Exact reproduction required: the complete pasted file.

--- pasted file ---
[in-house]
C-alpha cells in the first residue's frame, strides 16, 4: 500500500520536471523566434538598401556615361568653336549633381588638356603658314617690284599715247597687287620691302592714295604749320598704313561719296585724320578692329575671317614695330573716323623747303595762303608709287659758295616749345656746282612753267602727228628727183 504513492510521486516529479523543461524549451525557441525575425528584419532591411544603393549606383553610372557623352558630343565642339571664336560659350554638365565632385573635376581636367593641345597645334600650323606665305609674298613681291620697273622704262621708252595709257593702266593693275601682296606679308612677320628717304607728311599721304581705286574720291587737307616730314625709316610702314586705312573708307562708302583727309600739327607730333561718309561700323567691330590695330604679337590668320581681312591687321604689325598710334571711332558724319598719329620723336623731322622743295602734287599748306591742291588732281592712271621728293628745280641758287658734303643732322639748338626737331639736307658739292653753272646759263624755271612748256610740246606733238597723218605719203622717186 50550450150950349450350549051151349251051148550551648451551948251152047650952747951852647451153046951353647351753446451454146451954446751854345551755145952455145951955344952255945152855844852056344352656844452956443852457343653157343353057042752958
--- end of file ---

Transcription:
[in-house]
C-alpha cells in the first residue's frame, strides 16, 4: 500500500520536471523566434538598401556615361568653336549633381588638356603658314617690284599715247597687287620691302592714295604749320598704313561719296585724320578692329575671317614695330573716323623747303595762303608709287659758295616749345656746282612753267602727228628727183 504513492510521486516529479523543461524549451525557441525575425528584419532591411544603393549606383553610372557623352558630343565642339571664336560659350554638365565632385573635376581636367593641345597645334600650323606665305609674298613681291620697273622704262621708252595709257593702266593693275601682296606679308612677320628717304607728311599721304581705286574720291587737307616730314625709316610702314586705312573708307562708302583727309600739327607730333561718309561700323567691330590695330604679337590668320581681312591687321604689325598710334571711332558724319598719329620723336623731322622743295602734287599748306591742291588732281592712271621728293628745280641758287658734303643732322639748338626737331639736307658739292653753272646759263624755271612748256610740246606733238597723218605719203622717186 50550450150950349450350549051151349251051148550551648451551948251152047650952747951852647451153046951353647351753446451454146451954446751854345551755145952455145951955344952255945152855844852056344352656844452956443852457343653157343353057042752958